Starcher, Justice, concurring:
I concur with the majority opinion and write separately to point out that this defendant is absolutely and constitutionally entitled to one fair jury trial on the charges against him. Juror Young in the instant case made a clear statement during voir dire indicating bias _ she believed that when a defendant has been indicted, he or she is most likely to be guilty than not, based on [her] experience when [she was] with grand juries. (Emphasis added.) Once the juror made this clear statement, fairness mandated that she be disqualified as a matter of law and another prospective juror called in her place. That Juror Young was employed as a criminal grand jury coordinator for the U.S. Attorney's Office adds some understanding as to why Ms. Young might think as she stated.
In O'Dell v. Miller, ___ W.Va. ___, ___ S.E.2d ___ (No. 29776, May 24, 2002) this Court recently made clear that prospective jurors who indicate disqualifying bias or prejudice should be disqualified as a matter of law, and judges should not attempt to rehabilitate those prospective jurors by extracting promises to be fair. The safest course _ and the fairest course to the litigants _ is to call another prospective juror.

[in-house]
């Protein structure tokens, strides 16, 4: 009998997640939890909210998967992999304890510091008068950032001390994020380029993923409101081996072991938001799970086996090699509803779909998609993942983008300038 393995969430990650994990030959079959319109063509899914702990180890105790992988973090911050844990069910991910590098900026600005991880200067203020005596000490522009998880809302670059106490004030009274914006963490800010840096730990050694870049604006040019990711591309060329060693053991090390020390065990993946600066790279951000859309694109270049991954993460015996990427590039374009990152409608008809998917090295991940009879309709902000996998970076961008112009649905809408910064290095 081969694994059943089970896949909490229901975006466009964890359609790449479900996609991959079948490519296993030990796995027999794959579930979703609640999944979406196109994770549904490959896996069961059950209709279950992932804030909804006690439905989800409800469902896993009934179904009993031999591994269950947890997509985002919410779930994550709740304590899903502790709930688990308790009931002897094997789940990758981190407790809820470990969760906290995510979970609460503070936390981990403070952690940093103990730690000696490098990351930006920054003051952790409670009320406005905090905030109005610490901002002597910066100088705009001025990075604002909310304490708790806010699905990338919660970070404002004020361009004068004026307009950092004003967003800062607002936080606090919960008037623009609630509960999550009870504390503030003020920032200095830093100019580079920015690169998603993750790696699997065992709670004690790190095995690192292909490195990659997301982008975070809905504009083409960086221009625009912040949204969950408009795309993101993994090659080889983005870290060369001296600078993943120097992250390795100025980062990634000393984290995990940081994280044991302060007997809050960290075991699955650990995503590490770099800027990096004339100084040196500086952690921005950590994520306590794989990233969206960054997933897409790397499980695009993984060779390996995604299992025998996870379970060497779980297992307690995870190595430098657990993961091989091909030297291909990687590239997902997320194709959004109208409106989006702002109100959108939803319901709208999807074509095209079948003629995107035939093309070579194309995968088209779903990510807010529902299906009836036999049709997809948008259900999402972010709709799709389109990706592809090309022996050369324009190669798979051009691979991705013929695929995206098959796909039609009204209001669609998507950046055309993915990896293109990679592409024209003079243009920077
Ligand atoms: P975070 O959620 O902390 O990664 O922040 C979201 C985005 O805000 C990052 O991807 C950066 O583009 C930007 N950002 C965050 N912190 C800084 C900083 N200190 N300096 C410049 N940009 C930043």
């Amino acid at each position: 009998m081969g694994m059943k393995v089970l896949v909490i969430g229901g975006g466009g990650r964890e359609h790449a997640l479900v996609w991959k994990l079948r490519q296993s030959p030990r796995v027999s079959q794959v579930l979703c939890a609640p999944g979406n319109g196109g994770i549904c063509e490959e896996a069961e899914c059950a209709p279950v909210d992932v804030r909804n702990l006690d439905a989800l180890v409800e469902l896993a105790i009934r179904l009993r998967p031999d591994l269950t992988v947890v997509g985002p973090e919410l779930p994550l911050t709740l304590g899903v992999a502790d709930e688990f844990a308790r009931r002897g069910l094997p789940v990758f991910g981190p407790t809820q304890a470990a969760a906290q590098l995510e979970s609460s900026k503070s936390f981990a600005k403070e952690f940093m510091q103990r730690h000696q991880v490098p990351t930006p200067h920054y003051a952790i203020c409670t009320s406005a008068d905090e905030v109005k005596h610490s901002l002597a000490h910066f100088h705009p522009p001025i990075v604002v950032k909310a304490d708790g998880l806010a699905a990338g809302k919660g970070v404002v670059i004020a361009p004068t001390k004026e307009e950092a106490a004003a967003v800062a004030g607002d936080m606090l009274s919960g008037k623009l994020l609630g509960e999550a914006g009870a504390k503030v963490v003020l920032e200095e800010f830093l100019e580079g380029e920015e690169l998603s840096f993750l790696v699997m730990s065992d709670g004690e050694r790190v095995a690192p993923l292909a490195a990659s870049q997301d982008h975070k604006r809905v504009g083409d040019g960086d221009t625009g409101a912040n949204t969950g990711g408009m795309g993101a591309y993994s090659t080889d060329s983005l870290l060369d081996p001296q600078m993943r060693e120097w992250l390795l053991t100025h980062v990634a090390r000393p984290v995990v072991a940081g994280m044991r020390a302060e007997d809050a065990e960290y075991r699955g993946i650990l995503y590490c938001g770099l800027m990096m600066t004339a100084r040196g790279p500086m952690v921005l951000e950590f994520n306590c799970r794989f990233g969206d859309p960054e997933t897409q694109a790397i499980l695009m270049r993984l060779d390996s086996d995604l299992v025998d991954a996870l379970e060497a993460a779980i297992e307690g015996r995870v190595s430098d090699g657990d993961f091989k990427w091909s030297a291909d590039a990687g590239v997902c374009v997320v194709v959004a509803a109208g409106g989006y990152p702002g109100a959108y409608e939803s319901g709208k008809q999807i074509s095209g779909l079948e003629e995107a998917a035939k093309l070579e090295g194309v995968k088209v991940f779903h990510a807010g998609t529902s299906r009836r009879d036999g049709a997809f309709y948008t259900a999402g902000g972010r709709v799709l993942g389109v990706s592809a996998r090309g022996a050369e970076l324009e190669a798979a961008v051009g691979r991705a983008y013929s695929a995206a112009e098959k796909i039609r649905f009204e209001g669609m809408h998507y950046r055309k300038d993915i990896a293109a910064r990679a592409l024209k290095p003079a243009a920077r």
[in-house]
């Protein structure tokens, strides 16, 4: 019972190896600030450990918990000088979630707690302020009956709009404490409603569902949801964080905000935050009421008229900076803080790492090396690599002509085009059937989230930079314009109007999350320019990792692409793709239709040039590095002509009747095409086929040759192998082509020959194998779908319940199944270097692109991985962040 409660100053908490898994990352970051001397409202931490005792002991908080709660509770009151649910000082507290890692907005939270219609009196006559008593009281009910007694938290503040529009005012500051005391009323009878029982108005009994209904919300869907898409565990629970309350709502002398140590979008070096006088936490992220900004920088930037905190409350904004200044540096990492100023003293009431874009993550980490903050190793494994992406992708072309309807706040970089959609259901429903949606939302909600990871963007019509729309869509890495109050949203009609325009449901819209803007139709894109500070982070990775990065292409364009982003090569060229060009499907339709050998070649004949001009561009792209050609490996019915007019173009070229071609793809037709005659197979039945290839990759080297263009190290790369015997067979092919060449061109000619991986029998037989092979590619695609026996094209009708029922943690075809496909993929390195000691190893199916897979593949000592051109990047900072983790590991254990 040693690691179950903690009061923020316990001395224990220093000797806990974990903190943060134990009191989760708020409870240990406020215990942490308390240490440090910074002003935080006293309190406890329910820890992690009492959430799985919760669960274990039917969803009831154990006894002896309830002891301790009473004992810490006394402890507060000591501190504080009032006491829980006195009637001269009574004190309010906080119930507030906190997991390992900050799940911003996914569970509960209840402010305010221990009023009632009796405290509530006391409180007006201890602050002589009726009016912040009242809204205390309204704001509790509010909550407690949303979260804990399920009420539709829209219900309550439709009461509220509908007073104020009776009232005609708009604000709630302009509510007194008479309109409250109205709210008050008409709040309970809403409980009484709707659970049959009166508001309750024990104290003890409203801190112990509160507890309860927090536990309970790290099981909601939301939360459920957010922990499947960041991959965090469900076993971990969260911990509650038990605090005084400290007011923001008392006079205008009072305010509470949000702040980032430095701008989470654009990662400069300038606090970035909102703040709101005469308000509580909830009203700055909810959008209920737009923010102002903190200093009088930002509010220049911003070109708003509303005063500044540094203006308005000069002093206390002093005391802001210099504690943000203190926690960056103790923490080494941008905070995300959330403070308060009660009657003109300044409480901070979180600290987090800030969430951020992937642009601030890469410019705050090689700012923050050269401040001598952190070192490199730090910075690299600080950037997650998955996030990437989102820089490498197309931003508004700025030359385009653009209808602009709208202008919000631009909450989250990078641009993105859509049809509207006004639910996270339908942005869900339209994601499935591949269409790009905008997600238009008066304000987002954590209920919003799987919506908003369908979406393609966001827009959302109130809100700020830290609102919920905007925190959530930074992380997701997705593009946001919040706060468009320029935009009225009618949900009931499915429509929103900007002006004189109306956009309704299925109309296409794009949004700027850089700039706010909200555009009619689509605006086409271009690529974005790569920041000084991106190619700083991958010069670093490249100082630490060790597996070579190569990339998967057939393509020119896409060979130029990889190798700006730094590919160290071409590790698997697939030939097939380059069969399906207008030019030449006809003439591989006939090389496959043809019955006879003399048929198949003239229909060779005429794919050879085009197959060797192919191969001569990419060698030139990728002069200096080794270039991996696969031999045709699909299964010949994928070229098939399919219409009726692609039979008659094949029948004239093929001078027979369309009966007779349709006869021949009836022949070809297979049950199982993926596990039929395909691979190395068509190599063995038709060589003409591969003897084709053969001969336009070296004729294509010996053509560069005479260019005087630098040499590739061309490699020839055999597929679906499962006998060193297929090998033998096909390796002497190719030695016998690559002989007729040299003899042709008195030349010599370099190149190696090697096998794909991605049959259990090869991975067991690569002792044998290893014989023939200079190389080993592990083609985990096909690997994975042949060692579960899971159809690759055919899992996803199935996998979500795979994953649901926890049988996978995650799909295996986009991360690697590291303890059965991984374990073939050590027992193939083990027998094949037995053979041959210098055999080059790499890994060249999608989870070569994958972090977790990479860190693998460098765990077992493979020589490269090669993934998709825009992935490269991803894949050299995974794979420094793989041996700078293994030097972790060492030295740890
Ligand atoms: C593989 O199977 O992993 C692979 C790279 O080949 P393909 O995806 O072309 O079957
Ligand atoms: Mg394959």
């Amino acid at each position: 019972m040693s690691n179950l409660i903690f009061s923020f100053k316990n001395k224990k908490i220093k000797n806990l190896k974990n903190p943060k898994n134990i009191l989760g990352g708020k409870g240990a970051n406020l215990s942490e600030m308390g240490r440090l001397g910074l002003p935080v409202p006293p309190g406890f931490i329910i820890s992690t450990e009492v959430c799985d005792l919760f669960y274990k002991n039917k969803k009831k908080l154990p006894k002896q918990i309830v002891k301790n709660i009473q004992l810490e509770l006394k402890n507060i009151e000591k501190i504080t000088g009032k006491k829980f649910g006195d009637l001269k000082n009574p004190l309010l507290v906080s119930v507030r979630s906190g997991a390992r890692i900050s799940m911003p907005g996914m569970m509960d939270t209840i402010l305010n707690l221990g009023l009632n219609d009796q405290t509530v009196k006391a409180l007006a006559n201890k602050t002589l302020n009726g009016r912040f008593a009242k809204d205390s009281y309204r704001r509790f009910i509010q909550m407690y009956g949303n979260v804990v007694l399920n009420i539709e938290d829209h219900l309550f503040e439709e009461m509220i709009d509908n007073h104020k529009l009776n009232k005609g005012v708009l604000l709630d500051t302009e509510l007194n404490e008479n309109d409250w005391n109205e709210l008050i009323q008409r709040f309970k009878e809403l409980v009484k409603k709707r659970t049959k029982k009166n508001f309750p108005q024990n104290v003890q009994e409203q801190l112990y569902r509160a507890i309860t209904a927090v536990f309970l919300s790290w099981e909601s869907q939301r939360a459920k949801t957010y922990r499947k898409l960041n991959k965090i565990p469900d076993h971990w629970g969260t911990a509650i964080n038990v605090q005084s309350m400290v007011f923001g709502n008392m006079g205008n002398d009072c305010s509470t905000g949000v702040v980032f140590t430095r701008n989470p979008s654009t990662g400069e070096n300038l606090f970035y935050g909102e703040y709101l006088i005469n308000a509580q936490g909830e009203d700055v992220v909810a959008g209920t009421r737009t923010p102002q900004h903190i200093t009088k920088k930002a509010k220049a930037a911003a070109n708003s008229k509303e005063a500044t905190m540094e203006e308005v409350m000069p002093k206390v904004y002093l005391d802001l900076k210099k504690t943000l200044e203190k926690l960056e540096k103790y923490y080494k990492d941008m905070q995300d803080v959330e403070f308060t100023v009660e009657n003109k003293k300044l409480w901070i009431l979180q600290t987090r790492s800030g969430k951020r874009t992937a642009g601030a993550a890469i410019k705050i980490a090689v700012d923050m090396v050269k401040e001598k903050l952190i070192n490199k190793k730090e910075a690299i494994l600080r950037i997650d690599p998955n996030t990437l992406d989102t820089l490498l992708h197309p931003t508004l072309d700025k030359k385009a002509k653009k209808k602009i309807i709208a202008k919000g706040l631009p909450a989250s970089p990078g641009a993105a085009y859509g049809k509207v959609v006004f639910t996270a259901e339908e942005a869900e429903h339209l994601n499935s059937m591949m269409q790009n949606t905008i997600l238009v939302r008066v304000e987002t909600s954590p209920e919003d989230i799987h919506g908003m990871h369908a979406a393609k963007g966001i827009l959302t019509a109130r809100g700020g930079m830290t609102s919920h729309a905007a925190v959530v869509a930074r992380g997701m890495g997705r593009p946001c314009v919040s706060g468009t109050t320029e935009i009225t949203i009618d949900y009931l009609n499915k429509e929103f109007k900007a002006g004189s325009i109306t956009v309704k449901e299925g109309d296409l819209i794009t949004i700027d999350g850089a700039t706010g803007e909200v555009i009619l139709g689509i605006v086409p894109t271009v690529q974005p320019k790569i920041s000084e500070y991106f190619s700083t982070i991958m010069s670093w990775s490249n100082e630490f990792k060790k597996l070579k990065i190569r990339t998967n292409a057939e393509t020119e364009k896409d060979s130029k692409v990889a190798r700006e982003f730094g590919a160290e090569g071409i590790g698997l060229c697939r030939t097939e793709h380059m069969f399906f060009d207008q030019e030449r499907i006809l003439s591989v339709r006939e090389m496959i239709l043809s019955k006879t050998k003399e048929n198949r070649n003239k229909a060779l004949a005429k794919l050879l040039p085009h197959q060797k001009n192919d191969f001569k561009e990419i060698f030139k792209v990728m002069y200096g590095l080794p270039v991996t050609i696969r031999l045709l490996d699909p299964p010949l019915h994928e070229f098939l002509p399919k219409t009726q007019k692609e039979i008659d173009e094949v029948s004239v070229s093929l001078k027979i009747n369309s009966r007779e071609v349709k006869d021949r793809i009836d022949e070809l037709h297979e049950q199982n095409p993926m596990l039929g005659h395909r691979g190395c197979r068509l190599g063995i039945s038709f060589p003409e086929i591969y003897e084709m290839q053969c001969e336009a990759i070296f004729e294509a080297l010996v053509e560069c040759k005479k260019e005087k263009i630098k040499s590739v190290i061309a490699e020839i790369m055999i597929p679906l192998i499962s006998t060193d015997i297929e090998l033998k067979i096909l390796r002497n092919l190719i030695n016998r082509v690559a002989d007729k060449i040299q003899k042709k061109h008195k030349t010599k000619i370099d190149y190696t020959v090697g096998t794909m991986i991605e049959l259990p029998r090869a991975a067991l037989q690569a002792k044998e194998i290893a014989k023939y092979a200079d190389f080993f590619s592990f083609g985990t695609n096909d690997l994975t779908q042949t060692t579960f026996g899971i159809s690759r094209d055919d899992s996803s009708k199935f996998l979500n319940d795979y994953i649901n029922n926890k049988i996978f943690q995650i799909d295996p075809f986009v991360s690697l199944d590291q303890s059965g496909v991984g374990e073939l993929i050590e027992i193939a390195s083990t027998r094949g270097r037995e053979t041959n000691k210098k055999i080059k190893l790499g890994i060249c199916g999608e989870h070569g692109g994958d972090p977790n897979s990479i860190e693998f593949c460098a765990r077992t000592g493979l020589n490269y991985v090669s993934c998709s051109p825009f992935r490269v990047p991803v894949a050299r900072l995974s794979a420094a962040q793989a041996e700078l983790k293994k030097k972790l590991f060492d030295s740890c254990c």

My dissenting colleagues cite
to earlier opinions, such as State v. Williams, 206 W.Va. 300, 524 S.E.2d
655 (1999) (per curiam) and State v. Miller, 197 W.Va. 588, 476
S.E.2d 535 (1996), to suggest that the circuit court in the instant case correctly
allowed Juror Young to remain on the jury. However, these earlier cases have
been superseded by our holding in O'Dell v. Miller, where we stated:
[A]s far as is practicable in the selection of jurors, trial courts should endeavor to secure those jurors who are not only free from but who are not even subject to any well-grounded suspicion of any bias or prejudice. When in doubt, a trial court should exclude a prospective juror.